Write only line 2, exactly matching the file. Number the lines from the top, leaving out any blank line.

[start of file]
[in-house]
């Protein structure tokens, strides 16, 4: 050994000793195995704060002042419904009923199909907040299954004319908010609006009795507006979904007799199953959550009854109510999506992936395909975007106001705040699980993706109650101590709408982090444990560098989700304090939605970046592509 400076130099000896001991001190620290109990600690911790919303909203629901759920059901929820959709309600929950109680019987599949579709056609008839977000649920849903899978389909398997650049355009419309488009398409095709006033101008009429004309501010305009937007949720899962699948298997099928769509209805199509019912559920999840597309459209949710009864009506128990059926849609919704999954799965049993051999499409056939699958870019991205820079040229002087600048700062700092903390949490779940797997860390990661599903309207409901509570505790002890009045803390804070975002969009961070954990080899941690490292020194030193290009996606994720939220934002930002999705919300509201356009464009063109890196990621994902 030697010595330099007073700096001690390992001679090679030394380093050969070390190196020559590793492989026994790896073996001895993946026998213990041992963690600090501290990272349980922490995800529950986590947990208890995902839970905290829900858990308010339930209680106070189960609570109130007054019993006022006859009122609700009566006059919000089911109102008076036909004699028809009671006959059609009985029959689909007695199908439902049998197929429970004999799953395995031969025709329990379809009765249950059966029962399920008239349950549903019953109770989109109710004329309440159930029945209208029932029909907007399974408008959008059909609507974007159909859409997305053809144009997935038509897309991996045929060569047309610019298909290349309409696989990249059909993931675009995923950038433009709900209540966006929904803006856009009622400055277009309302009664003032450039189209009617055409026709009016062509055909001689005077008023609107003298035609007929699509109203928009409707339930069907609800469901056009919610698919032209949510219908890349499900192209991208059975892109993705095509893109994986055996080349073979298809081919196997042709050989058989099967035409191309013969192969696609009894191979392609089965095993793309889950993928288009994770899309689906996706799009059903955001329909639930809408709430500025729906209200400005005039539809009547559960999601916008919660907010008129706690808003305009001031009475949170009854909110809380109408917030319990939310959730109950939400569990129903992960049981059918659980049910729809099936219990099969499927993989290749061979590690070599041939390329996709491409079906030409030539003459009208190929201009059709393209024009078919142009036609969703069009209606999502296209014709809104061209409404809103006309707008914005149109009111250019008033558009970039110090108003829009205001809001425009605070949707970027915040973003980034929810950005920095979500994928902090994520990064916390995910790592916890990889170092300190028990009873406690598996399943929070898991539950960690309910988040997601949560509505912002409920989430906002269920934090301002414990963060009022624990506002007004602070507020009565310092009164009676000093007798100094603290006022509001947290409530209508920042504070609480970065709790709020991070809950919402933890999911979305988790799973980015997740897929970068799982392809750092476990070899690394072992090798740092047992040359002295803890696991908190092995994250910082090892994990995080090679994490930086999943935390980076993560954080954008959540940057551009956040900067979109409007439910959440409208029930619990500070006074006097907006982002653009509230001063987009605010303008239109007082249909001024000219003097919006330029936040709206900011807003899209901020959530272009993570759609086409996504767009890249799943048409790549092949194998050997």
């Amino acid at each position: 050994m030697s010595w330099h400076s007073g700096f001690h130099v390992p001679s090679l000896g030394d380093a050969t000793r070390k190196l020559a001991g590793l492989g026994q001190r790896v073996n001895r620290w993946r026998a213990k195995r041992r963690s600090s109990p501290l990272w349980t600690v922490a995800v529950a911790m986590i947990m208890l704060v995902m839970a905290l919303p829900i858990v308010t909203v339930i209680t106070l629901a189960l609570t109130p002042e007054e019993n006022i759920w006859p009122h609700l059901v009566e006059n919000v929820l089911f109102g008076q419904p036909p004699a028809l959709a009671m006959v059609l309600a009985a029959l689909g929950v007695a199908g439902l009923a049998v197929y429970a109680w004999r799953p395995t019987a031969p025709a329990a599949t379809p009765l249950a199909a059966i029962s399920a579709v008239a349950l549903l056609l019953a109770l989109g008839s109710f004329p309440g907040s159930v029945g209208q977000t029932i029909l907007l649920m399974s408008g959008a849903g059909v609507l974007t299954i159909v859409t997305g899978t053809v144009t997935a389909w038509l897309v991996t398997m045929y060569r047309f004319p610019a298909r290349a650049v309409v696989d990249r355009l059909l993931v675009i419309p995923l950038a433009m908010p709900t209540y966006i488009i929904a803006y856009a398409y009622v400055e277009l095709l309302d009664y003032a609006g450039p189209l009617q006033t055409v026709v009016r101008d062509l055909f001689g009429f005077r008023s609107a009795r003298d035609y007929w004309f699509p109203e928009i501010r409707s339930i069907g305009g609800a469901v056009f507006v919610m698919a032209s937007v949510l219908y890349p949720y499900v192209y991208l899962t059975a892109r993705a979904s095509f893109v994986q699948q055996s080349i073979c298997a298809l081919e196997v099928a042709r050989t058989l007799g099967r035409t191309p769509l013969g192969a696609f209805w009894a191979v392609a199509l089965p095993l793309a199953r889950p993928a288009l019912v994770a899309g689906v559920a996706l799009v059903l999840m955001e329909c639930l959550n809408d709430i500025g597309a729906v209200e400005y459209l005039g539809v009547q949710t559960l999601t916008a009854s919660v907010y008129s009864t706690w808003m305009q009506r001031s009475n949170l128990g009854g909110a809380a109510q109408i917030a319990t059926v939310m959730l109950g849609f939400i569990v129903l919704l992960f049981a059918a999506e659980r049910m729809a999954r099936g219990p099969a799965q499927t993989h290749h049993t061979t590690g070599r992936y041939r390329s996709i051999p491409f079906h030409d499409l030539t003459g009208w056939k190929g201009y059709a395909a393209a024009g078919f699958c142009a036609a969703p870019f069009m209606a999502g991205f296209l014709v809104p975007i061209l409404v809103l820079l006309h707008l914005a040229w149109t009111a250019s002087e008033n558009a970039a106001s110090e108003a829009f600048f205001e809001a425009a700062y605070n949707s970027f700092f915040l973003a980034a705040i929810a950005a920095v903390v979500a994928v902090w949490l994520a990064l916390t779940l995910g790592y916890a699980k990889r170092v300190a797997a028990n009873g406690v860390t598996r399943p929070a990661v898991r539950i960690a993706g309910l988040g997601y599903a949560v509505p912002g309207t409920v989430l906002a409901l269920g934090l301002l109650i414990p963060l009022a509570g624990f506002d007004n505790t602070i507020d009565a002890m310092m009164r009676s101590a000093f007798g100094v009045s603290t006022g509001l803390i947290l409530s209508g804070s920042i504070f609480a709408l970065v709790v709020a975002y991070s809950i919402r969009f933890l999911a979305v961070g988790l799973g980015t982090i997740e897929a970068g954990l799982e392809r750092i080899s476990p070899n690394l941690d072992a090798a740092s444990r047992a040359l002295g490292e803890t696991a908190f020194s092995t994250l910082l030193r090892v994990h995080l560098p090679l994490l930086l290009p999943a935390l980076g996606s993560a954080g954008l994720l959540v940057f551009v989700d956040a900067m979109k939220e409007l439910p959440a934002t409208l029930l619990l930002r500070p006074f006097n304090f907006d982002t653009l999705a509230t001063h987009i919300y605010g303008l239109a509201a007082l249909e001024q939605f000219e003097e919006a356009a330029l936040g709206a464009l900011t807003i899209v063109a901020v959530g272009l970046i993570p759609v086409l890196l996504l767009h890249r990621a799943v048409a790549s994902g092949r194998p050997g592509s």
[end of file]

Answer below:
């Protein structure tokens, strides 16, 4: 050994000793195995704060002042419904009923199909907040299954004319908010609006009795507006979904007799199953959550009854109510999506992936395909975007106001705040699980993706109650101590709408982090444990560098989700304090939605970046592509 400076130099000896001991001190620290109990600690911790919303909203629901759920059901929820959709309600929950109680019987599949579709056609008839977000649920849903899978389909398997650049355009419309488009398409095709006033101008009429004309501010305009937007949720899962699948298997099928769509209805199509019912559920999840597309459209949710009864009506128990059926849609919704999954799965049993051999499409056939699958870019991205820079040229002087600048700062700092903390949490779940797997860390990661599903309207409901509570505790002890009045803390804070975002969009961070954990080899941690490292020194030193290009996606994720939220934002930002999705919300509201356009464009063109890196990621994902 030697010595330099007073700096001690390992001679090679030394380093050969070390190196020559590793492989026994790896073996001895993946026998213990041992963690600090501290990272349980922490995800529950986590947990208890995902839970905290829900858990308010339930209680106070189960609570109130007054019993006022006859009122609700009566006059919000089911109102008076036909004699028809009671006959059609009985029959689909007695199908439902049998197929429970004999799953395995031969025709329990379809009765249950059966029962399920008239349950549903019953109770989109109710004329309440159930029945209208029932029909907007399974408008959008059909609507974007159909859409997305053809144009997935038509897309991996045929060569047309610019298909290349309409696989990249059909993931675009995923950038433009709900209540966006929904803006856009009622400055277009309302009664003032450039189209009617055409026709009016062509055909001689005077008023609107003298035609007929699509109203928009409707339930069907609800469901056009919610698919032209949510219908890349499900192209991208059975892109993705095509893109994986055996080349073979298809081919196997042709050989058989099967035409191309013969192969696609009894191979392609089965095993793309889950993928288009994770899309689906996706799009059903955001329909639930809408709430500025729906209200400005005039539809009547559960999601916008919660907010008129706690808003305009001031009475949170009854909110809380109408917030319990939310959730109950939400569990129903992960049981059918659980049910729809099936219990099969499927993989290749061979590690070599041939390329996709491409079906030409030539003459009208190929201009059709393209024009078919142009036609969703069009209606999502296209014709809104061209409404809103006309707008914005149109009111250019008033558009970039110090108003829009205001809001425009605070949707970027915040973003980034929810950005920095979500994928902090994520990064916390995910790592916890990889170092300190028990009873406690598996399943929070898991539950960690309910988040997601949560509505912002409920989430906002269920934090301002414990963060009022624990506002007004602070507020009565310092009164009676000093007798100094603290006022509001947290409530209508920042504070609480970065709790709020991070809950919402933890999911979305988790799973980015997740897929970068799982392809750092476990070899690394072992090798740092047992040359002295803890696991908190092995994250910082090892994990995080090679994490930086999943935390980076993560954080954008959540940057551009956040900067979109409007439910959440409208029930619990500070006074006097907006982002653009509230001063987009605010303008239109007082249909001024000219003097919006330029936040709206900011807003899209901020959530272009993570759609086409996504767009890249799943048409790549092949194998050997």